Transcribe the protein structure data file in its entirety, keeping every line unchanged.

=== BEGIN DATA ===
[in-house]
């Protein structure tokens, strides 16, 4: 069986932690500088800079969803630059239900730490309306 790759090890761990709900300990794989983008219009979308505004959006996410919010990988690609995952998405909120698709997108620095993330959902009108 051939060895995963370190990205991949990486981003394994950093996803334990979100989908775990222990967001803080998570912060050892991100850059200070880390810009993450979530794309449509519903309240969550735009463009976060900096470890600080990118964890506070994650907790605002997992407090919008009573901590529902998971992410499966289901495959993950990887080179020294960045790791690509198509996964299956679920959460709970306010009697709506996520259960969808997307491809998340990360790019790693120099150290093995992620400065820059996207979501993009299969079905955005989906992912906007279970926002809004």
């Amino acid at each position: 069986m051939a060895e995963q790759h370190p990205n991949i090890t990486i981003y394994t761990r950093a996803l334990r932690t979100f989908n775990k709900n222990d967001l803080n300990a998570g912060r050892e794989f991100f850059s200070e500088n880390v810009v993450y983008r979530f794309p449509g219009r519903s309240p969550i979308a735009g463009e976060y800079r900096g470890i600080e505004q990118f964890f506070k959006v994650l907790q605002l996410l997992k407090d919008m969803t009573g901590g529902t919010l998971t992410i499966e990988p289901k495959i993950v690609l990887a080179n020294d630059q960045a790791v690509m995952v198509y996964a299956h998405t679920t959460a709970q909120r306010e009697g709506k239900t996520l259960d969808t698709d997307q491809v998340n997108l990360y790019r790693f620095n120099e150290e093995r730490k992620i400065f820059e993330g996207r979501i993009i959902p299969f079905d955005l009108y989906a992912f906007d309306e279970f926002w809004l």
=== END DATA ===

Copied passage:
[in-house]
């Protein structure tokens, strides 16, 4: 069986932690500088800079969803630059239900730490309306 790759090890761990709900300990794989983008219009979308505004959006996410919010990988690609995952998405909120698709997108620095993330959902009108 051939060895995963370190990205991949990486981003394994950093996803334990979100989908775990222990967001803080998570912060050892991100850059200070880390810009993450979530794309449509519903309240969550735009463009976060900096470890600080990118964890506070994650907790605002997992407090919008009573901590529902998971992410499966289901495959993950990887080179020294960045790791690509198509996964299956679920959460709970306010009697709506996520259960969808997307491809998340990360790019790693120099150290093995992620400065820059996207979501993009299969079905955005989906992912906007279970926002809004």
């Amino acid at each position: 069986m051939a060895e995963q790759h370190p990205n991949i090890t990486i981003y394994t761990r950093a996803l334990r932690t979100f989908n775990k709900n222990d967001l803080n300990a998570g912060r050892e794989f991100f850059s200070e500088n880390v810009v993450y983008r979530f794309p449509g219009r519903s309240p969550i979308a735009g463009e976060y800079r900096g470890i600080e505004q990118f964890f506070k959006v994650l907790q605002l996410l997992k407090d919008m969803t009573g901590g529902t919010l998971t992410i499966e990988p289901k495959i993950v690609l990887a080179n020294d630059q960045a790791v690509m995952v198509y996964a299956h998405t679920t959460a709970q909120r306010e009697g709506k239900t996520l259960d969808t698709d997307q491809v998340n997108l990360y790019r790693f620095n120099e150290e093995r730490k992620i400065f820059e993330g996207r979501i993009i959902p299969f079905d955005l009108y989906a992912f906007d309306e279970f926002w809004l």